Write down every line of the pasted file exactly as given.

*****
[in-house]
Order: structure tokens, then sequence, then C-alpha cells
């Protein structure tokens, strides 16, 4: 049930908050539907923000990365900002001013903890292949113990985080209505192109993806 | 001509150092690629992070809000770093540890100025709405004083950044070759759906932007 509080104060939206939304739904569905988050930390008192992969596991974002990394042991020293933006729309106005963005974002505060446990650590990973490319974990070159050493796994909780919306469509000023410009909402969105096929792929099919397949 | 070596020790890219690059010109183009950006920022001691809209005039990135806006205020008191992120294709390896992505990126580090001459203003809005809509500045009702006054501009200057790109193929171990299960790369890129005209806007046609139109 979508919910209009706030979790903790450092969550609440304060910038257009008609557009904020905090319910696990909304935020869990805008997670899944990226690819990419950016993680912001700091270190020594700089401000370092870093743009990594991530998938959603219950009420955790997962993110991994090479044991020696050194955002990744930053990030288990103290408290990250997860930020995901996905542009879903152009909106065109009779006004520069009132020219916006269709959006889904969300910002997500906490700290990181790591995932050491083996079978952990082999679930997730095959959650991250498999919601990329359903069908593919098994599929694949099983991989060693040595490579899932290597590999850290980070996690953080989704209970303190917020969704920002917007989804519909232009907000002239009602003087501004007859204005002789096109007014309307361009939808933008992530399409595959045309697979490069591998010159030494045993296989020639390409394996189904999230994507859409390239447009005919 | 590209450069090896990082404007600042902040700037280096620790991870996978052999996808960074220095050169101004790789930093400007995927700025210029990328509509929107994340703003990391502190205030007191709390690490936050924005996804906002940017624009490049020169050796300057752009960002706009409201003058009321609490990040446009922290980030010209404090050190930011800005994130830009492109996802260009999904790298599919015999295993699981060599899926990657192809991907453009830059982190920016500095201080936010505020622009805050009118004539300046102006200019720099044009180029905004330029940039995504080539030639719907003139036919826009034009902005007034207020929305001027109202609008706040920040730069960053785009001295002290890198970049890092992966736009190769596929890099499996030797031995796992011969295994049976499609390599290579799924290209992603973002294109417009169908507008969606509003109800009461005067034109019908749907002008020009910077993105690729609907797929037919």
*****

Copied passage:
[in-house]
Order: structure tokens, then sequence, then C-alpha cells
């Protein structure tokens, strides 16, 4: 049930908050539907923000990365900002001013903890292949113990985080209505192109993806 | 001509150092690629992070809000770093540890100025709405004083950044070759759906932007 509080104060939206939304739904569905988050930390008192992969596991974002990394042991020293933006729309106005963005974002505060446990650590990973490319974990070159050493796994909780919306469509000023410009909402969105096929792929099919397949 | 070596020790890219690059010109183009950006920022001691809209005039990135806006205020008191992120294709390896992505990126580090001459203003809005809509500045009702006054501009200057790109193929171990299960790369890129005209806007046609139109 979508919910209009706030979790903790450092969550609440304060910038257009008609557009904020905090319910696990909304935020869990805008997670899944990226690819990419950016993680912001700091270190020594700089401000370092870093743009990594991530998938959603219950009420955790997962993110991994090479044991020696050194955002990744930053990030288990103290408290990250997860930020995901996905542009879903152009909106065109009779006004520069009132020219916006269709959006889904969300910002997500906490700290990181790591995932050491083996079978952990082999679930997730095959959650991250498999919601990329359903069908593919098994599929694949099983991989060693040595490579899932290597590999850290980070996690953080989704209970303190917020969704920002917007989804519909232009907000002239009602003087501004007859204005002789096109007014309307361009939808933008992530399409595959045309697979490069591998010159030494045993296989020639390409394996189904999230994507859409390239447009005919 | 590209450069090896990082404007600042902040700037280096620790991870996978052999996808960074220095050169101004790789930093400007995927700025210029990328509509929107994340703003990391502190205030007191709390690490936050924005996804906002940017624009490049020169050796300057752009960002706009409201003058009321609490990040446009922290980030010209404090050190930011800005994130830009492109996802260009999904790298599919015999295993699981060599899926990657192809991907453009830059982190920016500095201080936010505020622009805050009118004539300046102006200019720099044009180029905004330029940039995504080539030639719907003139036919826009034009902005007034207020929305001027109202609008706040920040730069960053785009001295002290890198970049890092992966736009190769596929890099499996030797031995796992011969295994049976499609390599290579799924290209992603973002294109417009169908507008969606509003109800009461005067034109019908749907002008020009910077993105690729609907797929037919």